Go-cups are back in business in New Orleans, at least at restaurants.
Two months after forbidding restaurants and bars to sell takeout alcoholic drinks, Mayor Latoya Cantrell’s office announced a partial lifting of the ban effective Friday at 5 p.m. Restaurants are allowed to resume takeout, drive-thru and curbside service for alcoholic drinks between 8 a.m. and 11 p.m., which remains the last call for alcohol service at all restaurants now.
‘I’m worried that without even takeout business we’ll see a lot of our neighborhood bars close forever’
The move comes amid an outcry from businesses asking for looser restrictions as the coronavirus crisis stretches on and economic woes mount. Friday’s change addresses only restaurants, however; bars remain closed, and the takeout accommodation does not apply to them.
City officials have been analyzing the moves in coronavirus case numbers as they assess businesses restrictions. A Cantrell spokesman said Friday that if current data trends hold up, City Hall could make more rule change announcements next week.
While limited in scope, Friday’s news was greeted with jubilant cheers by some in the restaurant business.
“Music to my ears,” said Mike Mollere, manager of the French Quarter restaurant Port of Call. “I’m calling in a bartender right now.”
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Port of Call, famous for its burgers and known for its voluminous “monsoon” rum drinks, reopened this summer but closed after just one day when City Hall enacted the go-cup ban, which short-circuited its operating plans.
The restaurant eventually reopened again with takeout food and outdoor seating only, because its small dining rooms made indoor service incompatible with social distancing.
Mollere said that with takeout drinks, the restaurant will be able to bring back more staff.
“It’s really hard getting by on food alone. Everyone who comes here wants a monsoon,” he said.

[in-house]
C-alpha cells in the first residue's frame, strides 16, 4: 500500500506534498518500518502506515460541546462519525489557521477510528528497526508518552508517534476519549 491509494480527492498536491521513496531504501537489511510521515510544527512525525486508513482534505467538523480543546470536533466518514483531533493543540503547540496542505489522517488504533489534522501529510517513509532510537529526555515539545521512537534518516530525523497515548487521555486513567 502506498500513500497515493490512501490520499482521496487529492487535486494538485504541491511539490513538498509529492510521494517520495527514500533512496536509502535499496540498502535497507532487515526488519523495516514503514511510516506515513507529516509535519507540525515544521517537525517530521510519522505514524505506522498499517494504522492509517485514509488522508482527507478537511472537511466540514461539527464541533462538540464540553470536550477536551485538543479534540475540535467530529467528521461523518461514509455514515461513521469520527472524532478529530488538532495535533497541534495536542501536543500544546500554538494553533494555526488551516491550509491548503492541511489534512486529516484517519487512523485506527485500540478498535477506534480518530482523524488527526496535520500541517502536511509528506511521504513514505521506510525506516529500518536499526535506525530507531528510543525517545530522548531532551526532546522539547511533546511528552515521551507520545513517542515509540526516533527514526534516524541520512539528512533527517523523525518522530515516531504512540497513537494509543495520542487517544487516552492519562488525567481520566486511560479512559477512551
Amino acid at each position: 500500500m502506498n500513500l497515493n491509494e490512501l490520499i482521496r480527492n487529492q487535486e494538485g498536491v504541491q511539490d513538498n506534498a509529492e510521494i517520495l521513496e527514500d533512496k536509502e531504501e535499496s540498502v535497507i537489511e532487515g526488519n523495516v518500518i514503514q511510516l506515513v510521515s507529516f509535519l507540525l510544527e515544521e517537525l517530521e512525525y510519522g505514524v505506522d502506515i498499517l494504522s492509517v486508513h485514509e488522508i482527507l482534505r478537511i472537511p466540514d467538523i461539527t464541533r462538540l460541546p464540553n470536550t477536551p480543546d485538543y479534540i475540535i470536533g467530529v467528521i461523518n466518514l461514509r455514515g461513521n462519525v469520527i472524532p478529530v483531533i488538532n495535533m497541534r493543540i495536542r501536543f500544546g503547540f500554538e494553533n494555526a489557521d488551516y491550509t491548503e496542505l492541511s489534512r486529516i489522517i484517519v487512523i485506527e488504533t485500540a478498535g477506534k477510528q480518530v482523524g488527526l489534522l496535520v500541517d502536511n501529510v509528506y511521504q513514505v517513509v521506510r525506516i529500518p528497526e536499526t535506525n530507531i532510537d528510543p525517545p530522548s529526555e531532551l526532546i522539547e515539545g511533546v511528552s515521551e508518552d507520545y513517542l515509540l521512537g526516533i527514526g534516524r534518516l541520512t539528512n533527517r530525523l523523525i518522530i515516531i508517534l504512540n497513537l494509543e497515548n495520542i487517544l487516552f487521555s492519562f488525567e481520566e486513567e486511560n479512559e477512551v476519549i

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Across the United States, local laws have been temporarily changed to allow takeout drinks during the COVID-19 crisis, an accommodation for businesses affected by the pandemic fight. New Orleans, where go-cups have long been part of bar culture, went the other way, restricting takeout service as a tactic to fight the virus spread.
The ban on to-go drinks took effect July 24, after gatherings and party scenes around Bourbon Street and other tourism hubs drew scrutiny. Many bar and restaurant operators around New Orleans have argued that their businesses are being unfairly punished for the transgressions of Bourbon Street and tourists.
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The bar shutdown has been sweeping but not universal. Many bars have been able to reopen using “restaurant conditional” permits from the Louisiana state government, which lets them operate under the rules governing restaurants.
Corner pubs and large patio bars alike have been recast in this fashion, with table service and outdoor seating instead of the usual bar service. As of Friday, they will be able to resume takeout drink service, too.
The change will make a big difference for many restaurants, said Justin LeBlanc, owner of Bevi Seafood. When takeout drinks were first allowed, daiquiri sales helped bolster his small seafood market and po-boy shop in Mid-City.
“We’re not a bar, so takeout drinks might not seem like much. But believe me, when you’re just trying to hang on and survive and keep your staff employed, those dollars really matter,” LeBlanc said.
Plus, he said, it’s another way customers can support local businesses when their own finances are tight.
“They might not be to go out for dinner right now, but they will still stop by for a daiquiri,” he said. “They’re not giving that up right now.”
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